BOSTON — If you like your baseball games to be quick and tidy, Wade Miley is your guy.
Miley’s pitching routine is lean on theatrics. The Red Sox left-hander receives the ball, checks the sign and throws. And so on, and so on, and so on.
Not only is his process simple, but it’s also been — save for one notable exception — highly effective of late for Boston.
The Red Sox have won four of Miley’s last five starts, and the southpaw has earned the victory in all four of those wins. Friday’s outing was one of this finest yet: a 7 1/3-inning effort in which Miley threw 96 pitches, allowed two runs on six hits, walked one and struck out six as the Sox downed the Oakland A’s 4-2 at Fenway Park.
Given that it came on the heels of one of Miley’s worst showings in a Red Sox uniform — a four-inning, six-run disaster last week in Texas — the win was especially satisfying for both the pitcher and his manager, John Farrell.
“Wade was very good,” Farrell said. “A lot of strikes, attacked the strike zone. Setting aside the start five days ago, six days ago, he came back out, rebounded. He’s pitching extremely well, and we were able to play very good defense behind him, particularly in the infield. And I think a lot of that has to do with the pace at which he works.”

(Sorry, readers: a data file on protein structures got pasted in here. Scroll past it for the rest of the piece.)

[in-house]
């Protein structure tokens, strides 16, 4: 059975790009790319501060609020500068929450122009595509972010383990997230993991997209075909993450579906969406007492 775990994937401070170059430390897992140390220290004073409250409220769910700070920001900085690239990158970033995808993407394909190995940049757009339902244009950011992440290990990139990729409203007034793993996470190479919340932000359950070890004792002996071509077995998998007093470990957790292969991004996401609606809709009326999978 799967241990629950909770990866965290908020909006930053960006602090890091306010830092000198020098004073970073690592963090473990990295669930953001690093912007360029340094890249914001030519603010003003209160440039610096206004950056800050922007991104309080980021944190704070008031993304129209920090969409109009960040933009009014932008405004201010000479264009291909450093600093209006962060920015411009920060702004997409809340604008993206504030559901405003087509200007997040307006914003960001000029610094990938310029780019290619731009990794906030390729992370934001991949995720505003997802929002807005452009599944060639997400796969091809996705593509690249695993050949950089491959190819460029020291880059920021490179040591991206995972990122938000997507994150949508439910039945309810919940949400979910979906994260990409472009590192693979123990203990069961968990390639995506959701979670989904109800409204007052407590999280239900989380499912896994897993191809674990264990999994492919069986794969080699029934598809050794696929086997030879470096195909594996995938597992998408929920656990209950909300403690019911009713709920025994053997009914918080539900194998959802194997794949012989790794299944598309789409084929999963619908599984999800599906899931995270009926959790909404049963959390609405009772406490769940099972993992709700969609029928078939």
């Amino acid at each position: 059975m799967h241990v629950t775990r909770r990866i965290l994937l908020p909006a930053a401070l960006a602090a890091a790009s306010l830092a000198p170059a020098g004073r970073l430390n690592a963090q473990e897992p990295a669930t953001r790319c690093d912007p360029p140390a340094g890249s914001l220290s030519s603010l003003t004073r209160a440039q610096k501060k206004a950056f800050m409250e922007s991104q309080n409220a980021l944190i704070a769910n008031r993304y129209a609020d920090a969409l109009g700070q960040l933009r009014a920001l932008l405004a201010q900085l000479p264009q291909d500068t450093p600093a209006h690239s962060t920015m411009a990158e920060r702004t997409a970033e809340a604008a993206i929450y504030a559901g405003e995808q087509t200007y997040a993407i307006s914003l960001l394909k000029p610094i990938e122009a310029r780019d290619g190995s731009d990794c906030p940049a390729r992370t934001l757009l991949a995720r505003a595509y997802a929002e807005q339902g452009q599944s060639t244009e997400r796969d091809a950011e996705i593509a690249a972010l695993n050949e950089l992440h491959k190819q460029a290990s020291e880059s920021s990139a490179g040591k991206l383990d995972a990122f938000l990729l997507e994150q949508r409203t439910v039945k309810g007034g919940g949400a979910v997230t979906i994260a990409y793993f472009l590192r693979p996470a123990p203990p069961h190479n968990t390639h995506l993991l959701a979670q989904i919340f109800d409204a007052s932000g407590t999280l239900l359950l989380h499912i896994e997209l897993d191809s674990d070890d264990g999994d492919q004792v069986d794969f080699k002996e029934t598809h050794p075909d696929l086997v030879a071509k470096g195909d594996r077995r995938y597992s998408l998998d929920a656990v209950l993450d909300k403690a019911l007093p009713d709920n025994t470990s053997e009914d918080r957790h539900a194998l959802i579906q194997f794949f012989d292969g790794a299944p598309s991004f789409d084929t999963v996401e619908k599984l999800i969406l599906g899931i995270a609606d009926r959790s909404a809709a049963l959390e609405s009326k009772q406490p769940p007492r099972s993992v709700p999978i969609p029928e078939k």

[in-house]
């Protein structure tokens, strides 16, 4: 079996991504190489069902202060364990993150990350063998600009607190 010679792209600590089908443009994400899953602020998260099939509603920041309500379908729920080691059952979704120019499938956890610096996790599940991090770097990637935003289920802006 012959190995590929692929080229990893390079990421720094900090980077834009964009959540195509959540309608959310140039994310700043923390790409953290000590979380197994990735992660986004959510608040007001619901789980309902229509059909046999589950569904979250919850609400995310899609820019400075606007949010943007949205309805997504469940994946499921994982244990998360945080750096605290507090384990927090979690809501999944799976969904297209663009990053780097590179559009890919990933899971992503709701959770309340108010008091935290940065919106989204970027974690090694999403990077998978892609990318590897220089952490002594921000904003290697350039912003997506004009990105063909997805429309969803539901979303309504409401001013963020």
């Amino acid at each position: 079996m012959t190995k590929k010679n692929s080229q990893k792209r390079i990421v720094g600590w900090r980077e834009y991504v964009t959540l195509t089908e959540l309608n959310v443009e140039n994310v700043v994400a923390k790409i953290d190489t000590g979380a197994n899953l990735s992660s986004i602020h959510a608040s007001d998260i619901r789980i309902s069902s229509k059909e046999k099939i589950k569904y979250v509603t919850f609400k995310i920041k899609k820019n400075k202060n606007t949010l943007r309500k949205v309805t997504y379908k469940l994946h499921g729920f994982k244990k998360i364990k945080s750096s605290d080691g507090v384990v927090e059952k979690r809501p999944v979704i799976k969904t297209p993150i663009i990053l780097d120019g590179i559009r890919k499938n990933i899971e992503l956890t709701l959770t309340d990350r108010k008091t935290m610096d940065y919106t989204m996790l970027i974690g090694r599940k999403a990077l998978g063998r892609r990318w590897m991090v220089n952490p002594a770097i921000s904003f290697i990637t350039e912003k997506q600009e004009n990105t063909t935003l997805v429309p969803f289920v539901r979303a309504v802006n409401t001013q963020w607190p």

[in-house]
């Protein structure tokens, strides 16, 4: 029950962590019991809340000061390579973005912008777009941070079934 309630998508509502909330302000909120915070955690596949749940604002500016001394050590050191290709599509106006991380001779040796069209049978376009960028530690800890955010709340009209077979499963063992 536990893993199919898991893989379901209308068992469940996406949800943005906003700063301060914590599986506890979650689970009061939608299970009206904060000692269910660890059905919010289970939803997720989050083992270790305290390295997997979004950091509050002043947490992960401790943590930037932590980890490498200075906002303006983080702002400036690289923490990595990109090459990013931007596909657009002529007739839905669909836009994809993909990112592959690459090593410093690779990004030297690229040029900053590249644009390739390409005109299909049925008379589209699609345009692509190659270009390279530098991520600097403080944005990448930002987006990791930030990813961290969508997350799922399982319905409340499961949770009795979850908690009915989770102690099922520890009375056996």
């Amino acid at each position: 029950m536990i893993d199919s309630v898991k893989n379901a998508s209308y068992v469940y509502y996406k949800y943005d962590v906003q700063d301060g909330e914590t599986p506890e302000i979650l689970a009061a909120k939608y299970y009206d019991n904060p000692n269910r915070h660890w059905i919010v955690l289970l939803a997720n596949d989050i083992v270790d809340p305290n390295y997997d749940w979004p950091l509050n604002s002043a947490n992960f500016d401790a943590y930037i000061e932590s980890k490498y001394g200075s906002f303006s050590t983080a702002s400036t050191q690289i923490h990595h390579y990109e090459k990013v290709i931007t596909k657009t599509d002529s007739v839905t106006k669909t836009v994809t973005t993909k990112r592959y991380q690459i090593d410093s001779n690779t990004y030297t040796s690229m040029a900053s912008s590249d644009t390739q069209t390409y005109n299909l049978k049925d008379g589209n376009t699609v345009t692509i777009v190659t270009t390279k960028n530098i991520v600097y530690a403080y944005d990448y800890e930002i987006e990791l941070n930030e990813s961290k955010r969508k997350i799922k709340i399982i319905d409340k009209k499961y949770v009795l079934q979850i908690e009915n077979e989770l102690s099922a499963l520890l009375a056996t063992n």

That pace, Miley says, sets the tone for everything he does.
“I think it’s good,” he said. “It keeps guys on their toes. Like I always say, I’m just trying to get us back in the dugout as soon as possible. So, the quicker I work, the quicker I can hopefully get three outs.”
Boston’s infielders certainly needed to be on their toes Friday night. Fourteen of Miley’s 16 in-play outs in the win came via groundout, and the Red Sox finished the game without committing an error.
“I was just trying to throw strikes, just get ahead,” Miley said. “You know they’re going to come out swinging, aggressive, and fortunately (the hits) were right at our guys, and we were making the plays.”
Miley’s one mistake came in the seventh inning, when he left a fastball up in the zone that A’s third baseman Brett Lawrie blasted into the Monster seats. Other than than, he did not allow an extra-base hit.
In a drastic turnaround from his starts in April and May, that has become the norm for the former Arizona Diamondback, who for the last month has looked like the reliable starter the Red Sox envisioned when they acquired him in December.
“I think more than anything, he’s settled into the style of pitcher he’d been for the three years in Arizona,” Farrell said. “You take away the first three or four starts of the season, and he’s gotten back to attacking the strike zone — down, particularly, with quality strikes. Everything works off his fastball, and he forces and induces contact. The opposition knows he’s going to attack, and that’s why he’s able to get a lot of early outs.”
And early outs equal quick games. You want quick and tidy? Friday’s contest took just 2:31 to complete.
Thumbnail photo via Charles Krupa/Associated Press
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